“If love depends on a specific cause, when the cause ends, so does the love. If love does not depend on a specific cause, then it never ends. What is an example of love depending on a specific cause? The love of Amnon for Tamar [see 2 Samuel 13]. What is an example of love not dependent on a specific cause? The love of David and Jonathan” (M Avot 5:20).
And when David returned from striking down the Philistine, Abner took him and brought him before Saul, the Philistine’s head in his hand. And Saul said, “Whose son are you, lad?” And David said, “The son of your servant Jesse the Bethlehemite.” And it happened as he finished speaking with Saul, that Jonathan’s very self became bound up with David’s, and Jonathan loved him as himself. And Saul took him on that day and did not let him go back to his father’s house. And Jonathan, and David with him, sealed a pact because he loved him like himself. And Jonathan took off the cloak that was on him and gave it to David, and his battle garb, and even his sword and his bow and his belt (1 Samuel 17:57–18:4).
I grieve for you, my brother, Jonathan. Very dear you were to me. More wondrous your love to me than the love of women (2 Samuel 1:26).
And a man who lies with a male as one lies with a woman, the two of them have done an abhorrent thing. They are doomed to die. Their bloodguilt is upon them (Leviticus 20:13).
“Rabbi Yoḥanan said: I am the only one remaining of Jerusalem’s men of outstanding beauty. He who desires to see Rabbi Yoḥanan’s beauty, let him take a silver goblet as it emerges from the crucible, fill it with the seeds of red pomegranate, encircle its brim with a wreath of red roses, and set it between the sun and the shade: its splendor is like that of Rabbi Yoḥanan’s beauty.
But that is not so; for did not a Master say: Rav Kahana’s beauty is a reflection of Rabbi Abbahu’s; Rabbi Abbahu’s is a reflection of our father Jacob’s; our father Jacob’s was a reflection of Adam’s; whereas Rabbi Yoḥanan is omitted!—Rabbi Yoḥanan is different, because he did not have a stately countenance [since he lacked a beard].
Rabbi Yoḥanan used to go and sit at the gates of the ritual bath. He said, ‘When the daughters of Israel ascend from the bath let them encounter me, that they may bear sons as beautiful and as learned as I.’ The Rabbis said to him: ‘Do you not fear an evil eye?’—’I am of the seed of Joseph against whom an evil eye is powerless’ he replied. For it is written, A fruitful son is Joseph, a fruitful son by a spring, [daughters strode by a rampart] (Genesis 49:22): and Rabbi Abbahu said: Do not read עֲלֵי עָיִן (alei ayin), by a spring, but, עוֹלֵי עַיִן (olei ayin), above the eye.’ Rabbi Yose son of Rabbi Ḥanina said from here: let them teem multitudinous in the midst of the earth (Genesis 48:16): just as fish in the seas are covered by water and the eye has no power over them, so also are the seed of Joseph—the eye has no power over them.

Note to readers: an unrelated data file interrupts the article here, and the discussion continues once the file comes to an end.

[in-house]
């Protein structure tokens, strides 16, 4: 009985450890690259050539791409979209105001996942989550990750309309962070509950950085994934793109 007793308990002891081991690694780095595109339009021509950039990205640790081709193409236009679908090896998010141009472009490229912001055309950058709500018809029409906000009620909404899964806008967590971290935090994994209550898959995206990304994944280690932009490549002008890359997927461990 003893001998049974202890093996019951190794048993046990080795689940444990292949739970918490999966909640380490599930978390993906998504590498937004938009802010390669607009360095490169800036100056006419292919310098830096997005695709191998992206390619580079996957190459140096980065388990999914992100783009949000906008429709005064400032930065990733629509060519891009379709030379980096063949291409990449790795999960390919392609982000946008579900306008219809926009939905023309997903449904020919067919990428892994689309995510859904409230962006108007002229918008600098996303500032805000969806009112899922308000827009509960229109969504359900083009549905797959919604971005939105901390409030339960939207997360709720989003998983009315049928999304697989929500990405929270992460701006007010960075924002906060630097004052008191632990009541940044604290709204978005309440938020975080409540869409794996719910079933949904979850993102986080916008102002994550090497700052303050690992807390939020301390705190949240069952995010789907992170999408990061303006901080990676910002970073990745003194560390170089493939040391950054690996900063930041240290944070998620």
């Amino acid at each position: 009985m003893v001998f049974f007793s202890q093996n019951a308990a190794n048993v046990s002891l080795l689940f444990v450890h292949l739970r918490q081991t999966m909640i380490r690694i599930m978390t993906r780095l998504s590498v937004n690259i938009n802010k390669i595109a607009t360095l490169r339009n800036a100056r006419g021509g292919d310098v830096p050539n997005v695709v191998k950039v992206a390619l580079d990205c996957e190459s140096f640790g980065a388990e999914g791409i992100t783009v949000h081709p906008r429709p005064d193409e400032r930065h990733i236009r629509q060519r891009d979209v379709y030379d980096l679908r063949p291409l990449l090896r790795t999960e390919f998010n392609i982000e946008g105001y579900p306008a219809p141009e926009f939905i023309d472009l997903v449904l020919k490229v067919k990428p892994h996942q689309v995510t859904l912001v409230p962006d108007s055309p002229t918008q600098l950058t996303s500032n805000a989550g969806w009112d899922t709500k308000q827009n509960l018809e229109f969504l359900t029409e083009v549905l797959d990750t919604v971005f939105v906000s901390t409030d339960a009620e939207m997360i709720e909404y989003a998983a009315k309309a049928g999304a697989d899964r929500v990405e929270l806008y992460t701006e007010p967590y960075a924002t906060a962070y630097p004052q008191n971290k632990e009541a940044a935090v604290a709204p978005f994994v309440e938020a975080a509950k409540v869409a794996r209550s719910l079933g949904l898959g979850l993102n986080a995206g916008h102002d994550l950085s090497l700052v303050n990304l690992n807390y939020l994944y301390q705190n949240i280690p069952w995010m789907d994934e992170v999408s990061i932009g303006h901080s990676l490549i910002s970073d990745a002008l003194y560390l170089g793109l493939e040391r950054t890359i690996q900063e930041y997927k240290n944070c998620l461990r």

One day Rabbi Yoḥanan was bathing in the Jordan, when Resh Laqish saw him and leapt into the Jordan after him. [Rabbi Yoḥanan] said to him, ‘Your strength for Torah’—’Your beauty for women,’ he replied. He said ‘If you return I will give you my sister who is more beautiful than I [cf. Proverbs 7:4: Say to Wisdom, ‘You are my sister’; betrothing a woman without her consent is prohibited, see BT Qiddushin 2a–b].’ He accepted; then he wished to return and collect his gear, but could not [since his mere decision to turn to the study of Torah had so weakened him that he lacked the strength to don his heavy gear]. Subsequently, [Rabbi Yoḥanan] taught him Bible and Mishnah, and made him into a great man. Now, one day there was a dispute in the study hall: a sword, knife, dagger, lance, hand-saw and a scythe—at what stage can they become unclean? When their manufacture is finished. And when is their manufacture finished?—Rabbi Yoḥanan ruled: When they are tempered in a furnace. Resh Laqish maintained: When they have been scrubbed in water. He said to him: ‘A bandit knows his banditry.’ He said to him, ‘And how have you benefited me: there I was called רַבִּי (rabbi), Master [of the bandits], and here [too] I am [still] called רַבִּי (rabbi), Master [of the bandits]!’ ‘I benefited you by bringing you under the wings of the Shekhinah,’ he replied.
Rabbi Yoḥanan was offended, and Resh Laqish fell ill. His sister came and wept before him: ‘For the sake of my son [forgive him].’ He replied: Leave your fatherless children, I will preserve them alive (Jeremiah 49:11). ‘For the sake of my widowhood then!’ He said to her, ‘And let your widows trust in Me (ibid.). Rabbi Shim’on son of Laqish died, and Rabbi Yoḥanan was קַא מִצטַעֵר (qa mitsta’er), profoundly disappointed [or: sorry]. The Rabbis said, ‘Who will go to ease his mind? Let Rabbi Ele’azar son of Pedat go, whose statements are sharp.’ So he went and sat before him; but on every matter uttered by Rabbi Yoḥanan he would say: ‘There is [a tradition] taught which supports you.’ He said, ‘Are you the son of Laqisha?’ ‘When I stated a matter, the son of Lakisha used to raise twenty-four objections, to which I gave twenty-four answers, and the halakhah would become broadened; while you say, ‘There is [a tradition] taught which supports you.’ Don’t I know that what I say is good?’ He went around rending his garments and weeping, ‘Where are you, O son of Laqisha, where are you, O son of Laqisha;’ and so he cried until he went insane. The Rabbis petitioned [heaven] to have compassion on him and he died” (BT Bava Metsi’a 84a).